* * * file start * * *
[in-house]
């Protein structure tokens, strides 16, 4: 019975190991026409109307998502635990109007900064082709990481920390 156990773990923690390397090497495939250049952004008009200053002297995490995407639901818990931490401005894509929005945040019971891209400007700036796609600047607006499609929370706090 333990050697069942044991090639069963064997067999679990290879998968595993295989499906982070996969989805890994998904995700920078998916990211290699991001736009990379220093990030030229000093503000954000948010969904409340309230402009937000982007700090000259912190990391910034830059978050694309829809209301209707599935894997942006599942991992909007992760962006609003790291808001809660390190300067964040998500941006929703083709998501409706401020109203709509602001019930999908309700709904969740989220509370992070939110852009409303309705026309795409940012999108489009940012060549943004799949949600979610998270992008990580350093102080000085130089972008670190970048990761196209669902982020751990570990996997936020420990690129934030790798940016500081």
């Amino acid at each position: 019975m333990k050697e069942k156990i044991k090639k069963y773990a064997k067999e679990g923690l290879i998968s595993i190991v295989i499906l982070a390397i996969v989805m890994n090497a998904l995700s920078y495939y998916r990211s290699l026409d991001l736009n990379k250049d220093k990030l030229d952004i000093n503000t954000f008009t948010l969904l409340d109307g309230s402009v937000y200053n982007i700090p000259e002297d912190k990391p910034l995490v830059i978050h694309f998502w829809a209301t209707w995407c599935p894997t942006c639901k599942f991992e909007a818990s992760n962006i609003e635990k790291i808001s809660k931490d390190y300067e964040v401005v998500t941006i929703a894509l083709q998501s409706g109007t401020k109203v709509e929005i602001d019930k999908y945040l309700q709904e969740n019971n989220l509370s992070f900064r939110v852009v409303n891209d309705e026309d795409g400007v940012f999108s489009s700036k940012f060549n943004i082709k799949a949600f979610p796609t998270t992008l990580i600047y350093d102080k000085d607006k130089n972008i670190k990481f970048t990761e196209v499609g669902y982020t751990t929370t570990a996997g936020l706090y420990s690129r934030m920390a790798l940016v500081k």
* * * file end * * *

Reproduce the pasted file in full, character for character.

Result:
[in-house]
């Protein structure tokens, strides 16, 4: 019975190991026409109307998502635990109007900064082709990481920390 156990773990923690390397090497495939250049952004008009200053002297995490995407639901818990931490401005894509929005945040019971891209400007700036796609600047607006499609929370706090 333990050697069942044991090639069963064997067999679990290879998968595993295989499906982070996969989805890994998904995700920078998916990211290699991001736009990379220093990030030229000093503000954000948010969904409340309230402009937000982007700090000259912190990391910034830059978050694309829809209301209707599935894997942006599942991992909007992760962006609003790291808001809660390190300067964040998500941006929703083709998501409706401020109203709509602001019930999908309700709904969740989220509370992070939110852009409303309705026309795409940012999108489009940012060549943004799949949600979610998270992008990580350093102080000085130089972008670190970048990761196209669902982020751990570990996997936020420990690129934030790798940016500081």
């Amino acid at each position: 019975m333990k050697e069942k156990i044991k090639k069963y773990a064997k067999e679990g923690l290879i998968s595993i190991v295989i499906l982070a390397i996969v989805m890994n090497a998904l995700s920078y495939y998916r990211s290699l026409d991001l736009n990379k250049d220093k990030l030229d952004i000093n503000t954000f008009t948010l969904l409340d109307g309230s402009v937000y200053n982007i700090p000259e002297d912190k990391p910034l995490v830059i978050h694309f998502w829809a209301t209707w995407c599935p894997t942006c639901k599942f991992e909007a818990s992760n962006i609003e635990k790291i808001s809660k931490d390190y300067e964040v401005v998500t941006i929703a894509l083709q998501s409706g109007t401020k109203v709509e929005i602001d019930k999908y945040l309700q709904e969740n019971n989220l509370s992070f900064r939110v852009v409303n891209d309705e026309d795409g400007v940012f999108s489009s700036k940012f060549n943004i082709k799949a949600f979610p796609t998270t992008l990580i600047y350093d102080k000085d607006k130089n972008i670190k990481f970048t990761e196209v499609g669902y982020t751990t929370t570990a996997g936020l706090y420990s690129r934030m920390a790798l940016v500081k």